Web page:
|Born:||October 14, 1944 (age 77)|
|Career:||Author, activist, organizer in women's and human rights|
|Education:||B.A., Duke University|
A pioneering strategist and organizer, Charlotte Bunch is one of the foremost advocates of international attention to women's issues and the inclusion of gender and sexual orientation on the global human rights agenda.
Born October 13, 1944, in North Carolina, Bunch is a 1966 magna cum laude graduate of Duke University. She became active on the national scene as a writer, lesbian activist and lecturer, particularly in movements for women's liberation and women's rights. She created and edited Quest: A Feminist Journal (1974), one of the first and leading journals to promote analysis and policy-making to improve women's status in society.
Expanding her activities into the international arena, Bunch built an international network of women, united by common concerns, and prepared by education and training for effective action. Through her speeches and organizing at international conferences, she served as a critical catalyst for action on women's issues. For example, her speech to Amnesty International in 1989 marked the beginning of that organization's efforts to address gender-specific human rights issues. Her leadership was crucial to the adoption of strong support for women by the 1993 U.N. Conference on Human Rights, in Vienna, and at the 1995 U.N. Conference on Human Rights, in Beijing, for supporting women's place in human rights advocacy.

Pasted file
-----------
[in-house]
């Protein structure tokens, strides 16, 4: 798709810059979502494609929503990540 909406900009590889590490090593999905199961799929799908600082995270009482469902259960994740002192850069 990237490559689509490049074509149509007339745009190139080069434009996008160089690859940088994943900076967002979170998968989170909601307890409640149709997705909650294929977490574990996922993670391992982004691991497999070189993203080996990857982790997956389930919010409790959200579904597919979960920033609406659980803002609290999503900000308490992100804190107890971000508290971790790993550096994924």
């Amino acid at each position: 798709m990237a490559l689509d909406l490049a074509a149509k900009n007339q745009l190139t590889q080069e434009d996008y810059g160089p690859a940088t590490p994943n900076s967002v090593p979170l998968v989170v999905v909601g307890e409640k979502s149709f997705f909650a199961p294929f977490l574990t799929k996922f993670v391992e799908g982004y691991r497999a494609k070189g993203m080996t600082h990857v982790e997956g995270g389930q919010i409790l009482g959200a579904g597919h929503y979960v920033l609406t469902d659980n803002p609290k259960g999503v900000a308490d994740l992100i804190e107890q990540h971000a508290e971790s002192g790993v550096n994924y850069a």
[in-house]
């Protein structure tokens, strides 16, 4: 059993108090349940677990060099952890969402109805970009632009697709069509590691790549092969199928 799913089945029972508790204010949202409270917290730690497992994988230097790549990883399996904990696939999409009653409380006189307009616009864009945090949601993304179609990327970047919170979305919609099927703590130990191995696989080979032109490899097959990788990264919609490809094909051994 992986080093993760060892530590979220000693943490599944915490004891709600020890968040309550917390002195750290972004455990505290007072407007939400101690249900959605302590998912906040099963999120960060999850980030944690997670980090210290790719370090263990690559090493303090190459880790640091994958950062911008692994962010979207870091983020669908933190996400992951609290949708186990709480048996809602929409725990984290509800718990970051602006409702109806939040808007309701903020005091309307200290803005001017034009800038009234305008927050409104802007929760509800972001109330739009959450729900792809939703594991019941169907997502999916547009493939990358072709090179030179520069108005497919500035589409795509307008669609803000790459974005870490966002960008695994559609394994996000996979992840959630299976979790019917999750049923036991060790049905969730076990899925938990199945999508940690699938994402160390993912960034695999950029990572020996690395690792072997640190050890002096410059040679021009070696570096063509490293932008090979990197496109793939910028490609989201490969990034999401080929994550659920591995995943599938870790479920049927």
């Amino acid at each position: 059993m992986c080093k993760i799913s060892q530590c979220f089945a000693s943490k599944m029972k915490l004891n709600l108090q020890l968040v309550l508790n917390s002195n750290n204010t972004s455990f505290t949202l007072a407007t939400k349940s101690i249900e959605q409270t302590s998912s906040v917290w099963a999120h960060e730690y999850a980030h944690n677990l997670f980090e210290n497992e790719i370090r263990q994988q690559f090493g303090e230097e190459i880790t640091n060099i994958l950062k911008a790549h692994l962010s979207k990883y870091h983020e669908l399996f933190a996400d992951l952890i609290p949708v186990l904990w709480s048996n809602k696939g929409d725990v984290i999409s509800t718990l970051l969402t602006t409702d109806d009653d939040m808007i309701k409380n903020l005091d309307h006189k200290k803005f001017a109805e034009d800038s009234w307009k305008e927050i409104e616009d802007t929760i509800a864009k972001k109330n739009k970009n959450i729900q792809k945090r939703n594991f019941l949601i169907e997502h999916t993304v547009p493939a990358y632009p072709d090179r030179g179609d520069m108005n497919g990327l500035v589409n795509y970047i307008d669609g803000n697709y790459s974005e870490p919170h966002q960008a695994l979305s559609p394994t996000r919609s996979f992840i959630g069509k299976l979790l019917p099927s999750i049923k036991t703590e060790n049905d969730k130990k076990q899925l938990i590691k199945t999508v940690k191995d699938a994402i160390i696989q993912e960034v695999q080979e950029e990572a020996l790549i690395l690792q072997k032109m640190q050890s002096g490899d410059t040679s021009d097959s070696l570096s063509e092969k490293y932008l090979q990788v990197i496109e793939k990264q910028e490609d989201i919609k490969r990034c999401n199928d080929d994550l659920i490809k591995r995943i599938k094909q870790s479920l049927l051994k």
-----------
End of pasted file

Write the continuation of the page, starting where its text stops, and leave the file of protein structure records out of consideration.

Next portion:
In 1989, Bunch founded The Center for Women's Global Leadership at Rutgers University, where she still serves as founding director and senior scholar. Through the center, she continues her role as leader of national and international networking, advocacy and training, and to advance women's well-being around the world.
In 1996, Bunch was inducted into the National Women's Hall of Fame. In 1999 she was selected by President Bill Clinton as a recipient of the Eleanor Roosevelt Award for Human Rights. She received the Women Who Make a Difference Award from the National Council for Research on Women in 2000, was honored in 2002 as one of the "21 Leaders for the 21st Century" by Women's eNews and received the Board of Trustees Award for Excellence in Research in 2006 from Rutgers University.
Bunch is the author of several books and articles, including "Passionate Politics: Feminist Theory in Action" (1987), "Preambulo: Abriendo las Copuertas" in "Declaracion Universal de Derecho Humanos: Texto Y Comentarios Inusuales" (2001), and "Taking Stock: Women's Human Rights Five Years After Beijing" in "Holding On to the Promise: Women's Human Rights and the Beijing + 5 Review" (2001).